In defense of a section making the proposed act operative Aug 1 next, Mr Coggan pointed out that the next theatrical year ends then, and said no radical step should be taken before that date.
"Russian censorship" was the term used by Rev Dr Chauncey J. Hawkins of Jamaica Plain in stating his objections "to placing any race above criticism." He said he saw "The Birth of a Nation" before the "Gus" incident was removed and found nothing objectional.
[the article continues here]
Boston Daily Globe May 3, 1915
Denies Truth Of What Pastor Says
Colored Man Interrupts Jamaica Plain Service.
The congregation in the Central Congregational Church, Jamaica Plain, was surprised last evening when almost at the close of the service a colored man sitting in a front pew arose and denied the truth of some of the statements made by the pastor, Rev Chauncey J. Hawkins in his sermon on "The Negro Problem."
Rev Hawkins a week ago spoke in favor of "The Birth of a Nation." His remarks then had attracted so much attention that last evening he said that, in support of his views, while not touching directly on the photo-play, he would try to give a general presentation of the negro question.
The colored man who objected to his statements last night was J. Thomas Harrison, a graduate of Tuskeegee and editor of "The Advocate."
Learning the subject of the sermon, he went to the church last night and took a front seat.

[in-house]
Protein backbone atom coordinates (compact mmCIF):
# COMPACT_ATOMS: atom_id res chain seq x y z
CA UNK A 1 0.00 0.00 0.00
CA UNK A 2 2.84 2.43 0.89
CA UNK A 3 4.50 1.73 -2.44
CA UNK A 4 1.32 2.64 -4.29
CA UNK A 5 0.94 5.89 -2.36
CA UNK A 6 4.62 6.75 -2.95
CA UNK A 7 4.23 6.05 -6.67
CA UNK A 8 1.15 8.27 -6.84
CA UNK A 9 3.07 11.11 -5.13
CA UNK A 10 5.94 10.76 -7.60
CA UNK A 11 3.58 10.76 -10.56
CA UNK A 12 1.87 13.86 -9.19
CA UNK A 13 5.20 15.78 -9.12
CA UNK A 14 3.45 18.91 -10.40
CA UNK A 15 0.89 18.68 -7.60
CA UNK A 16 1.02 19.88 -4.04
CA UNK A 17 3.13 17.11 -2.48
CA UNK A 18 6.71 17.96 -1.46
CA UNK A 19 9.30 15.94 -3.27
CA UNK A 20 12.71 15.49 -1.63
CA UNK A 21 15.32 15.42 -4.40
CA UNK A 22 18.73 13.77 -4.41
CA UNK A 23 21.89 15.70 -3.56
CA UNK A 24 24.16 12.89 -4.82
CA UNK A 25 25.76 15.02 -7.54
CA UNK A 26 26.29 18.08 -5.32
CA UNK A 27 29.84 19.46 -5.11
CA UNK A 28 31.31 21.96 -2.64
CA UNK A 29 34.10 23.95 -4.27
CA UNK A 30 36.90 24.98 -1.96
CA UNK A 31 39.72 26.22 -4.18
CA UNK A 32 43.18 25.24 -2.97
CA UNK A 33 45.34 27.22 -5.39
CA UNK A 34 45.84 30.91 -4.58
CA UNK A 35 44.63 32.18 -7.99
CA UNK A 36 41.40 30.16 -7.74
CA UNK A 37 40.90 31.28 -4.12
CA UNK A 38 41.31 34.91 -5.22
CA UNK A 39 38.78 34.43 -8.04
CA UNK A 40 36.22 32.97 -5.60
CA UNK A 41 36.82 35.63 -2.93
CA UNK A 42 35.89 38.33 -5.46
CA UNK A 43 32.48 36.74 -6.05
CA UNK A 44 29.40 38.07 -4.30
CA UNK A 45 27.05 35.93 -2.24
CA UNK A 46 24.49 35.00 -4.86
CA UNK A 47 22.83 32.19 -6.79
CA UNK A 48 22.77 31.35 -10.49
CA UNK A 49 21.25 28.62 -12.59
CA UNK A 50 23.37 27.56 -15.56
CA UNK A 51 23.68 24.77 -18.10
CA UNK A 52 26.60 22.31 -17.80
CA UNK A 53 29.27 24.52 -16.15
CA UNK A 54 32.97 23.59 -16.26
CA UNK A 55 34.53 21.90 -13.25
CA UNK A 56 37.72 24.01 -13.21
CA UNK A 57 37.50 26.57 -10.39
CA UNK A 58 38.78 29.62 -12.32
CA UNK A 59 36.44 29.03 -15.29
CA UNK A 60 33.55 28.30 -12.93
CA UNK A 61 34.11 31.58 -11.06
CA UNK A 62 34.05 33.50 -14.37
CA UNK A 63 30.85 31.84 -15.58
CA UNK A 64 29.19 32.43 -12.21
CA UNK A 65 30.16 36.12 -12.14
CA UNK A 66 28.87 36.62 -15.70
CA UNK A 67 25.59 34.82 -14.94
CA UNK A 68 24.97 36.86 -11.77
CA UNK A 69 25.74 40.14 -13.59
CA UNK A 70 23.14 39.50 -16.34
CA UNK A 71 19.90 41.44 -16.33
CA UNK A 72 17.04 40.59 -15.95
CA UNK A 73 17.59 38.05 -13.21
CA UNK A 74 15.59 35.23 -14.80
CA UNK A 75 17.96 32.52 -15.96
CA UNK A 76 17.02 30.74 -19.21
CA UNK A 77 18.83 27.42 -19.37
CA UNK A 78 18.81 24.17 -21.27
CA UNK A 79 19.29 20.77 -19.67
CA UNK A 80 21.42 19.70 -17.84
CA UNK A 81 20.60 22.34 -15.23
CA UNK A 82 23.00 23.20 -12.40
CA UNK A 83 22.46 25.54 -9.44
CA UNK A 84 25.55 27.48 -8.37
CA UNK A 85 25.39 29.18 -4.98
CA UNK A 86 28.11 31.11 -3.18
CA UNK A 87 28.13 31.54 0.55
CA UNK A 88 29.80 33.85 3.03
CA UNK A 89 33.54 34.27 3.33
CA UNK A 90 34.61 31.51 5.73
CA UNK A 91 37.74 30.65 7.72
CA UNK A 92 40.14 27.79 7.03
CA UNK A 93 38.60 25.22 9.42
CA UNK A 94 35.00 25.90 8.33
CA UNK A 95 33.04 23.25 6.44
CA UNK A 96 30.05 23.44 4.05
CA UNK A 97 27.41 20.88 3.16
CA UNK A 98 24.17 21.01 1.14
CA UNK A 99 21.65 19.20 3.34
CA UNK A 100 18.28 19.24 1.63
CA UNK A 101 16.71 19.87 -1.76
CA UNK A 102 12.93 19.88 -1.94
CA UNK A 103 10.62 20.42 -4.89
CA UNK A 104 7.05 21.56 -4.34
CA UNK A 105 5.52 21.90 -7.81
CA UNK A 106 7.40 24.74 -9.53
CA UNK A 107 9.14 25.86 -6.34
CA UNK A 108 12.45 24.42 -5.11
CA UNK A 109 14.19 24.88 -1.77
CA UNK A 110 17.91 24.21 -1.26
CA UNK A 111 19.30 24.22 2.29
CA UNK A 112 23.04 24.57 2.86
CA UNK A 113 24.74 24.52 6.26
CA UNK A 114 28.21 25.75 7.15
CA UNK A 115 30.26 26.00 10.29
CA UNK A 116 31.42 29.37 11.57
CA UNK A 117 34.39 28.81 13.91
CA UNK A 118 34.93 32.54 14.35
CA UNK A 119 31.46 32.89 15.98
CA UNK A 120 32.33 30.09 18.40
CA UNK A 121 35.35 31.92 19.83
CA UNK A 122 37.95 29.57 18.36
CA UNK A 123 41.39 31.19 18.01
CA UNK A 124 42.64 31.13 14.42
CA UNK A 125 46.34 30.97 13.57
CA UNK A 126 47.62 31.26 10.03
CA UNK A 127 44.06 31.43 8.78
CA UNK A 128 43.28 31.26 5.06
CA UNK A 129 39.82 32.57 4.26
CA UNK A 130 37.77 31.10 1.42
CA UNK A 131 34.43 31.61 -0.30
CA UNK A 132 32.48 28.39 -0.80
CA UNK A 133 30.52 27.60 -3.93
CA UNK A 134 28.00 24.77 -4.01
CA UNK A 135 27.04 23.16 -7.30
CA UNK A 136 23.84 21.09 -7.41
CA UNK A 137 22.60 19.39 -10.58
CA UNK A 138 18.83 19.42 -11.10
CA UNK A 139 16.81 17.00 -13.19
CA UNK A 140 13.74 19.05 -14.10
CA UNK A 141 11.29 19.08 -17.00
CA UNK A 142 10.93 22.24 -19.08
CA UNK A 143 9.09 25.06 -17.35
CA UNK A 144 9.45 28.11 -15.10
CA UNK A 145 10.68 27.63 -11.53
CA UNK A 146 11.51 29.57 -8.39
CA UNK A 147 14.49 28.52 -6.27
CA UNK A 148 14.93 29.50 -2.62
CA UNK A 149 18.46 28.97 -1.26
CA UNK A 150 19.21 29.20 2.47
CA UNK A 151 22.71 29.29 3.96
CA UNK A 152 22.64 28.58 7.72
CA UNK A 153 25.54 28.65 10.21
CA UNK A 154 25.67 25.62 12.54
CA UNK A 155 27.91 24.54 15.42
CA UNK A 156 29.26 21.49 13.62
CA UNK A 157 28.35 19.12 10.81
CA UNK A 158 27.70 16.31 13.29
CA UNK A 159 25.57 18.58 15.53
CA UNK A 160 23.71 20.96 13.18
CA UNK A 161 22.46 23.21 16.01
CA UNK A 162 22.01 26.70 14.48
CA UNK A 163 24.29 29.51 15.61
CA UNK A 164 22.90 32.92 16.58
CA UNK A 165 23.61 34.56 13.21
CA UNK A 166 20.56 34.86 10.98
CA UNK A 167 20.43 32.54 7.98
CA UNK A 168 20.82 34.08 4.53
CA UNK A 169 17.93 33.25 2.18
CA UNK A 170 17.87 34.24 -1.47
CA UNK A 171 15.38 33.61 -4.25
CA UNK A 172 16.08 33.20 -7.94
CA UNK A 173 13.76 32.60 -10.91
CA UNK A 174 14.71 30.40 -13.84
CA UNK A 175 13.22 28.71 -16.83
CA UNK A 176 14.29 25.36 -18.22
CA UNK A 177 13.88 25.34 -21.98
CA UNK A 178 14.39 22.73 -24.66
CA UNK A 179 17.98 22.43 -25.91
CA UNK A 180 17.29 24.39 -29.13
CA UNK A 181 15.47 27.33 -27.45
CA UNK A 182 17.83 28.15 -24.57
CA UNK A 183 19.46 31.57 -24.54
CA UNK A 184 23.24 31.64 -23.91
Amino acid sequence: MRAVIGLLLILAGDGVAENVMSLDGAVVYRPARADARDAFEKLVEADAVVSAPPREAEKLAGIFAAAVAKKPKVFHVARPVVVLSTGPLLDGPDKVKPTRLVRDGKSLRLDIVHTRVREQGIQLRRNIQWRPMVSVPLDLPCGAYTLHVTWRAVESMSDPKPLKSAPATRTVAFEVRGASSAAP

The sermon was followed by two reels of motion pictures on "Capital and Labor," and after they had been presented, just before the benediction, Mr Harrison rose and said he wished to reply to some points in the sermon. Rev Mr Hawkins invited him to the pulpit, but he preferred to speak from the floor.
"You told us," he said addressing the minister, "that the amount of crime among Southern negroes is shown by the fact that 95 percent of the prisoners in Alabama are colored. You said that skilled negro workmen in the South are fewer than 10 years before the Civil War. You said that the negro race has produced no great men, no leaders, and that the chasm between them and the whites in the South is growing. You even advocated lynching, explaining that Northerners cannot understand the crimes that necessitate it."
Mr Harrison denied the truth of all these statments and said:
That you should justify lynching shocks me, and in your implication as to its cause you are wrong. Of the 54 lynchings last year, only seven were for the 'usual crime.' Was it for that crime, do you think, that six negro women were lynched?"
History in the aggregate is not a particularly difficult subject. When brought down to the level of the individual, the difficulty increases exponentially. We have no trouble making judgement on the likes of Rev Hawkins, but what of his congregation, or the community they lived in? Did they hire him because of his beliefs, or in spite of them? And what happened after this matter was made public? Personally, until I know more, I'll suspend judgement on the good people of Central Congregational. I do have to wonder whether any of the current congregation know anything about this matter. Oh my!